[ I'll do this as soon as the authoring environments get better and I have unlimited free time. Personally, I'm more concerned with what a blogger has to say than how he says it, spelling included ]
9. I will stay on topic.
[ This is the one I disagree with most. The most boring blogs I've read are the ones that are uniformly, unwaveringly, on-topic. Conversely, most of the ones I love to read every day have a great deal of off-topic information in there. Maybe I care for it, maybe I don't, but variety, as they say, is the spice of life. This can be taken too far of course (and I no doubt tried some folks patience around here during the Red Sox World Series run, though nobody so far as I can tell unsubscribed), but I think we're all capable of managing the signal to noise ratio ourselves. ]
10. I will disagree with other opinions respectfully.
[ No problem with this one ]
11. I will link to online references and original source materials directly.
[ Agreed ]
12. I will disclose conflicts of interest.
[ Again, this can be a major problem for many corporate bloggers. I believe it's important to note conflict of interest where it might be of relevance, but I'm not going to start peppering my entries with disclosures every time I write about IBM, Sun or any of our other customers. If I'm going to write a positive review of one of their products, on the other hand, I'll absolutely disclose that they're a customer. I think this rule just needs an injection of common sense. More importantly - trust your readers. As Gillmor, Scoble and others say - they're damn smart. My readers teach me things nearly every day. I trust them to read what I write and judge for themselves. ]
13. I will keep private issues and topics private, since discussing private issues would jeopardize my personal and work relationships.
[ I've posted my thoughts on this a while back, and am mostly in agreement. ]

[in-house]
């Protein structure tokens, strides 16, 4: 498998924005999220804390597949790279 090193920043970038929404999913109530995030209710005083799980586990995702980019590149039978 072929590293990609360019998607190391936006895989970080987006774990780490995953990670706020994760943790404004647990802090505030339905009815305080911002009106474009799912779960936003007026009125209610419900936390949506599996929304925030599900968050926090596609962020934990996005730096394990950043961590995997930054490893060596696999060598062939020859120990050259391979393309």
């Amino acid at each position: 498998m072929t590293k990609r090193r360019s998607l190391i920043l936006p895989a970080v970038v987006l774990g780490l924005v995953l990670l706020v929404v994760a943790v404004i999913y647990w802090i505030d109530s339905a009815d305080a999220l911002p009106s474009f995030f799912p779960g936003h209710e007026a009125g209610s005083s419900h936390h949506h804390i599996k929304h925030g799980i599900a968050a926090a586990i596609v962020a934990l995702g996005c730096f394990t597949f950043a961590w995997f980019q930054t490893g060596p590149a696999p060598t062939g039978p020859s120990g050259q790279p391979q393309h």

Given the extensive nature of my disagreement, I expected most of the blogging community take exception to this list – in similar fashion to Rex Hammock here – but I found many people to be enthusiastic adopters. The best example is a buddy of A-list blogger Scoble – Steve Rubel – who posted the following (link):
I suggest all corporate bloggers read Charlene’s post. I agree to wholeheartedly adopt these and I will post a permanent link to this post in the sidebar.
Now I don’t know Steve personally, but he’s in my blogroll, I read him regularly, and in my opinion, he definitely gets blogs. And he embraced – “wholeheartedly” embraced, to use his own language – a set of rules that I think are naive at best, and a detriment to good blogging at worst.
So I’m not sure what to make of this. Maybe it’s just a philosophical issue for me (I have little patience for corporate mission statements, for example, with a few exceptions). Either way, I hope I’ve complied with #10, because I do believe that’s requisite foundation to any good dialog.
One final note on this code as it pertains to ethics. At the end of the day, a code is not worth much more than the paper (or screen) it’s printed on. There’s a reason Sarbanes Oxley sends people to prison – and that reason is that ethics are a highly individual trait that’s difficult to incent. The stick, in other words, is more effective than the carrot.
I believe that blogs will end up looking a lot like the people who author them, and will vary similarly. Some people are trustworthy, interesting, responsible and have integrity – and some are/do not. A code is not a guarantee, nor even an assurance. The code is not going to help me tell the difference between ethical writings versus unethical ones, nor make bad blogs good or vice versa. The good news? As with their real life conversational counterparts, it’s usually not too difficult to tell which blogs are worth your time and which are not.
Update: Following rule #4 , Scoble’s name was omitted where it’s bold above, so I updated it.